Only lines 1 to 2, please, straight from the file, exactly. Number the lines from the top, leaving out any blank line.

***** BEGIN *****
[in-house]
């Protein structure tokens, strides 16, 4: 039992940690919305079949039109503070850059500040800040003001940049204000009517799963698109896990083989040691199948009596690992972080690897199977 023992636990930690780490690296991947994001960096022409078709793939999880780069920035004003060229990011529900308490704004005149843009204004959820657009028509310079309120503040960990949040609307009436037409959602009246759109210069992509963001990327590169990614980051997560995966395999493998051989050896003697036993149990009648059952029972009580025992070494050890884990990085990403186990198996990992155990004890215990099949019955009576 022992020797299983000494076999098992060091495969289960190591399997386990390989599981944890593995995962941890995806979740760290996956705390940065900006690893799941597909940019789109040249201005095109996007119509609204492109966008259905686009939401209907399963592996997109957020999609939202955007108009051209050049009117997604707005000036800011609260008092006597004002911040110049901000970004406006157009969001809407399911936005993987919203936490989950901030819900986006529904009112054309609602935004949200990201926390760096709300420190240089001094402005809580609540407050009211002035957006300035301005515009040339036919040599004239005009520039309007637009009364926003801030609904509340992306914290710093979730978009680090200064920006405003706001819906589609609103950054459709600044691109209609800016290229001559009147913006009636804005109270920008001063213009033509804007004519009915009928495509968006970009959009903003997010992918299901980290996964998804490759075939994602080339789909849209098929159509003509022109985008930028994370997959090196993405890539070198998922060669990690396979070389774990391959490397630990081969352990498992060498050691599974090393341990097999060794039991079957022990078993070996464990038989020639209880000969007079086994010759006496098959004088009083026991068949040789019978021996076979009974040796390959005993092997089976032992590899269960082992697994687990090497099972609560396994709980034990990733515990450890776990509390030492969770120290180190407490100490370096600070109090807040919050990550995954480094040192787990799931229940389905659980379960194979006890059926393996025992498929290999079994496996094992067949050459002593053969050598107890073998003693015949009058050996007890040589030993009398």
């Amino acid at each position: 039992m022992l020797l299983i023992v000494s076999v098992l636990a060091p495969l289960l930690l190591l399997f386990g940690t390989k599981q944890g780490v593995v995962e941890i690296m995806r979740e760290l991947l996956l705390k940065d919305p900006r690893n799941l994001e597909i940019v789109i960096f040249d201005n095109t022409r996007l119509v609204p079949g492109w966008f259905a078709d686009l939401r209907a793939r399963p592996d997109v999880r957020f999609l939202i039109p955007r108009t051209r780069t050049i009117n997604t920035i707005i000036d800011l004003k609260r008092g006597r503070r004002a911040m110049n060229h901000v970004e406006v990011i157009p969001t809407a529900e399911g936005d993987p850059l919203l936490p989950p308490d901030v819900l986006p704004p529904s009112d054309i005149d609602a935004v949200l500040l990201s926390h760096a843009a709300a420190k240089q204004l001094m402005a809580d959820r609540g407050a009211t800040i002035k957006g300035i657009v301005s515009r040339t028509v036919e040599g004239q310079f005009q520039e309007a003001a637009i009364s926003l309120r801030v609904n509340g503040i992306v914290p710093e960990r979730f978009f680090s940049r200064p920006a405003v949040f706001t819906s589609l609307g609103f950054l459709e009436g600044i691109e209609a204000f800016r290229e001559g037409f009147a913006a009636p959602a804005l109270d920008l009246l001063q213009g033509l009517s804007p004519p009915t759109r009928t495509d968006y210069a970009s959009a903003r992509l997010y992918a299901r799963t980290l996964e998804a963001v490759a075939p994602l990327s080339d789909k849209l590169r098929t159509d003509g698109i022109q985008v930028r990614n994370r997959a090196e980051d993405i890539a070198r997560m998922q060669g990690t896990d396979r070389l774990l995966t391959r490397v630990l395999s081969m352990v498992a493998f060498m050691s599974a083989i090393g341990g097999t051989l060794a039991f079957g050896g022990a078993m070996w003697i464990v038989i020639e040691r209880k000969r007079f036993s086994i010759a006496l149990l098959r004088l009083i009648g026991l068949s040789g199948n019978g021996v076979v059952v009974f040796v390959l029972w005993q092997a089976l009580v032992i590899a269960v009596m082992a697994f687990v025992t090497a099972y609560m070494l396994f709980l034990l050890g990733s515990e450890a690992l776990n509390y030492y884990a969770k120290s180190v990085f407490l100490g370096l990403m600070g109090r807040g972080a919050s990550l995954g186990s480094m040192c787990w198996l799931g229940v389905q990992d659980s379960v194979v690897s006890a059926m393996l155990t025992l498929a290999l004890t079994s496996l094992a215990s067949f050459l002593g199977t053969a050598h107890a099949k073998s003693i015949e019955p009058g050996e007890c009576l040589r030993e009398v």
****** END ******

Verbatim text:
[in-house]
């Protein structure tokens, strides 16, 4: 039992940690919305079949039109503070850059500040800040003001940049204000009517799963698109896990083989040691199948009596690992972080690897199977 023992636990930690780490690296991947994001960096022409078709793939999880780069920035004003060229990011529900308490704004005149843009204004959820657009028509310079309120503040960990949040609307009436037409959602009246759109210069992509963001990327590169990614980051997560995966395999493998051989050896003697036993149990009648059952029972009580025992070494050890884990990085990403186990198996990992155990004890215990099949019955009576 022992020797299983000494076999098992060091495969289960190591399997386990390989599981944890593995995962941890995806979740760290996956705390940065900006690893799941597909940019789109040249201005095109996007119509609204492109966008259905686009939401209907399963592996997109957020999609939202955007108009051209050049009117997604707005000036800011609260008092006597004002911040110049901000970004406006157009969001809407399911936005993987919203936490989950901030819900986006529904009112054309609602935004949200990201926390760096709300420190240089001094402005809580609540407050009211002035957006300035301005515009040339036919040599004239005009520039309007637009009364926003801030609904509340992306914290710093979730978009680090200064920006405003706001819906589609609103950054459709600044691109209609800016290229001559009147913006009636804005109270920008001063213009033509804007004519009915009928495509968006970009959009903003997010992918299901980290996964998804490759075939994602080339789909849209098929159509003509022109985008930028994370997959090196993405890539070198998922060669990690396979070389774990391959490397630990081969352990498992060498050691599974090393341990097999060794039991079957022990078993070996464990038989020639209880000969007079086994010759006496098959004088009083026991068949040789019978021996076979009974040796390959005993092997089976032992590899269960082992697994687990090497099972609560396994709980034990990733515990450890776990509390030492969770120290180190407490100490370096600070109090807040919050990550995954480094040192787990799931229940389905659980379960194979006890059926393996025992498929290999079994496996094992067949050459002593053969050598107890073998003693015949009058050996007890040589030993009398």